Guest post by Professor Sarah R. Wasserman Rajec*
In Impression Products, Inc. v. Lexmark Inc., decided Tuesday, the Supreme Court held that the authorized sale of a patented product, anywhere in the world, exhausts the patent-holder’s rights in that product. The Court overturned Federal Circuit case law holding that post-sale restrictions and foreign sales preserve a U.S. patent-holder’s right to sue for infringement. As a result, Impression Products was not liable for patent infringement when it bought used Lexmark toner cartridges abroad from lawful purchasers, refilled them, and then imported and sold them in the United States, nor did the post-sale restrictions Lexmark placed on its goods give rise to patent infringement liability. Jason Rantanen has written about the decision’s impact on post-sale use restrictions. I will focus on the ruling as regards international patent exhaustion.
The decision that an authorized sale anywhere in the world exhausts a patentee’s rights brings patent law doctrine in line with copyright law and the Court’s 2013 decision in Kirtsaeng v. John Wiley & Sons, Inc.. In that case, the Court held that textbooks lawfully made and sold in Thailand could be imported and sold in the United States without infringing U.S. copyright. Kirtsaeng was not controlling because it involved statutory interpretation as opposed to the purely doctrinal nature of exhaustion in patent law, but many of the policy arguments for copyright apply in the patent context, and many goods are covered by both types of protection. The greater impact of an international patent exhaustion rule, as I have previously argued, is that it makes U.S. patent law more consistent with free trade principles and is likely to increase competition by lowering barriers to trade in patented goods. Companies will no longer be able to use patent rights (without further strategizing, see below) to engage in geographic price discrimination between U.S. and foreign markets, and supply-chain-participants, resellers, and consumers will not be subject to the information costs associated with determining the provenance and travels of all articles of commerce they purchase. These Court makes clear that the third party benefits that ease the flow of commerce were important in coming to its decision, colorfully explaining that:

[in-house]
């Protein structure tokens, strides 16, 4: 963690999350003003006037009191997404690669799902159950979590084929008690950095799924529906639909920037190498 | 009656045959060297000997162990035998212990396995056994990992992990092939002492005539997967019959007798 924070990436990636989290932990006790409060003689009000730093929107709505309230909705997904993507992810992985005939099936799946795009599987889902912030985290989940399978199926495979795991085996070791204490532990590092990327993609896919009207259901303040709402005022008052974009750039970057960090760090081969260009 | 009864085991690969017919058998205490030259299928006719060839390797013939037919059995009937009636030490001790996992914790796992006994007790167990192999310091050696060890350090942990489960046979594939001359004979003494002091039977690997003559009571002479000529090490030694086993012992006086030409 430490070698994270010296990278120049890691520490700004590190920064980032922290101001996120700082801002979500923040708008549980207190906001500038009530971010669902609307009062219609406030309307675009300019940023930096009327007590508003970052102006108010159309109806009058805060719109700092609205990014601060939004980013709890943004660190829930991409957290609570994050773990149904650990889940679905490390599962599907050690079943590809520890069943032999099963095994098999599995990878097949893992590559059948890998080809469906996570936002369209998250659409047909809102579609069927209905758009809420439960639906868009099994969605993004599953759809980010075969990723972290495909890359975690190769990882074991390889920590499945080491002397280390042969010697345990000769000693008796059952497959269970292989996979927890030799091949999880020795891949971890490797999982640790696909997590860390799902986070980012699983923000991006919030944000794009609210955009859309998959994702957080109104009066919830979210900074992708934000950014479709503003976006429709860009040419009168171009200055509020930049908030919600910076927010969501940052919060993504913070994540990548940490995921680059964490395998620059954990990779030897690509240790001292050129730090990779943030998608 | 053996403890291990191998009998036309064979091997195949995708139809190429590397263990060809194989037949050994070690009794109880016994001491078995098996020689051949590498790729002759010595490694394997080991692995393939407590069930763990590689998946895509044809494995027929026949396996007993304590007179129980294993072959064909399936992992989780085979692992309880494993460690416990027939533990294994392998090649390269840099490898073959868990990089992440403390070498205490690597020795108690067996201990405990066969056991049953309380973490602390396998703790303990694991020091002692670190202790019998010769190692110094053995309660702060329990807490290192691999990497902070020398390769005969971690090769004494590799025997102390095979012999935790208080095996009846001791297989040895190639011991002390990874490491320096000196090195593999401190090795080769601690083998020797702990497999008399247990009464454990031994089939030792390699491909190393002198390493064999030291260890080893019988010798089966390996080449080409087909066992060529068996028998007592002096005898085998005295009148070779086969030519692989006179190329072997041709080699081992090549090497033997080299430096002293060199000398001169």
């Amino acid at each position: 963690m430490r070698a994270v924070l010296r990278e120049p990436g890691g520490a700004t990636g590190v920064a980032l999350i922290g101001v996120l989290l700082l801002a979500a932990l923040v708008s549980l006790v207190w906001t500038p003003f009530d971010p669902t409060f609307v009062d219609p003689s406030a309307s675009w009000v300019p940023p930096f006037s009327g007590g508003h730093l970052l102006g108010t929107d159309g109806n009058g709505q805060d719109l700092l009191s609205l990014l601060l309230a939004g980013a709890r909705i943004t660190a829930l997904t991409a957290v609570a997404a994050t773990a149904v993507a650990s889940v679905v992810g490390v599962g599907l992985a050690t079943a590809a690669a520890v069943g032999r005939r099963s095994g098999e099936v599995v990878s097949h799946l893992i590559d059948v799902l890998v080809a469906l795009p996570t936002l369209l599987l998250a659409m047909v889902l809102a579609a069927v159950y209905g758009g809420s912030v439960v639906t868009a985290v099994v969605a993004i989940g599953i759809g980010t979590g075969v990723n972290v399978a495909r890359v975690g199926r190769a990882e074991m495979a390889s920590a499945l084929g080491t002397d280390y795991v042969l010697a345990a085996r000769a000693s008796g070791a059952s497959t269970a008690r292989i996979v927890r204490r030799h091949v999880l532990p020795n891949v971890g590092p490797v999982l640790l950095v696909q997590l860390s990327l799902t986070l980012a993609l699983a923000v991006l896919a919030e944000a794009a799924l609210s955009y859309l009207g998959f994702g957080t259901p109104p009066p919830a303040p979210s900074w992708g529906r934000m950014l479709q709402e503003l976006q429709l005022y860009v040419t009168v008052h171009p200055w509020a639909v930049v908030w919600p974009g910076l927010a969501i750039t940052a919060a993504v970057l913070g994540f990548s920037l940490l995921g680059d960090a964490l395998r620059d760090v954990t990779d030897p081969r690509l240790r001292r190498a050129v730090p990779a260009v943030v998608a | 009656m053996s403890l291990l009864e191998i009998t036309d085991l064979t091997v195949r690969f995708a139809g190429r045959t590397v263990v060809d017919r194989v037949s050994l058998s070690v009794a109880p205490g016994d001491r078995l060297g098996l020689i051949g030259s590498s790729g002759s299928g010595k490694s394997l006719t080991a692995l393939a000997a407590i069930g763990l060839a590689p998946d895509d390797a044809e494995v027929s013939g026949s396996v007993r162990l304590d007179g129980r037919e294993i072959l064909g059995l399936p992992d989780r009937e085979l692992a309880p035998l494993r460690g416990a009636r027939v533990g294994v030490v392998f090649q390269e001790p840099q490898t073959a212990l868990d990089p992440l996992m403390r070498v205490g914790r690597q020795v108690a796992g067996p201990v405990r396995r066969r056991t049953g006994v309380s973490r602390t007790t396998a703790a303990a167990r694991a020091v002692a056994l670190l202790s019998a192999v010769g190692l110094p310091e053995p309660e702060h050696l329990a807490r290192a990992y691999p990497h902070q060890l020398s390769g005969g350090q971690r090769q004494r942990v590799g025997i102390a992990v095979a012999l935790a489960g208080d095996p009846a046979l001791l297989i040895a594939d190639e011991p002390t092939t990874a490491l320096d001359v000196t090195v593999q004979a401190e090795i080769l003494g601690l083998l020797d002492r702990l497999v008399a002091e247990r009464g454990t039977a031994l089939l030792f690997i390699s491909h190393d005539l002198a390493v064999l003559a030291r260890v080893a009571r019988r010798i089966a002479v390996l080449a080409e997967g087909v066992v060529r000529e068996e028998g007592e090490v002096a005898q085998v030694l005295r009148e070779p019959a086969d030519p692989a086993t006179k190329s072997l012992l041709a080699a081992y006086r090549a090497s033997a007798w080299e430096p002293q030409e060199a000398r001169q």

More is at stake when it comes to patents than simply the dealings between the parties, which can be addressed through contract law. Instead, exhaustion occurs because, in a sale, the patentee elects to give up title to an item in exchange for payment. Allowing patent rights to stick remora-like to that item as it flows through the market would violate the principle against restraints on alienation.
Even after looking up “remora,” the opinion leaves open some questions about international trade in patented goods. Some are legal and will likely spur further litigation (e.g., whose authorization is required for an “authorized sale abroad” to occur?) while others are empirical and still speculative (e.g., with geographic price discrimination off the table, what other methods will businesses pursue for price discrimination and control of downstream sales? And, what will the effect of this ruling be on access to medicine?).
First, the legal question: What is an authorized sale abroad?
Who needs to authorize the sale? Will companies be able to get around exhaustion by structuring businesses so that foreign sales are not authorized by the U.S. patent holder?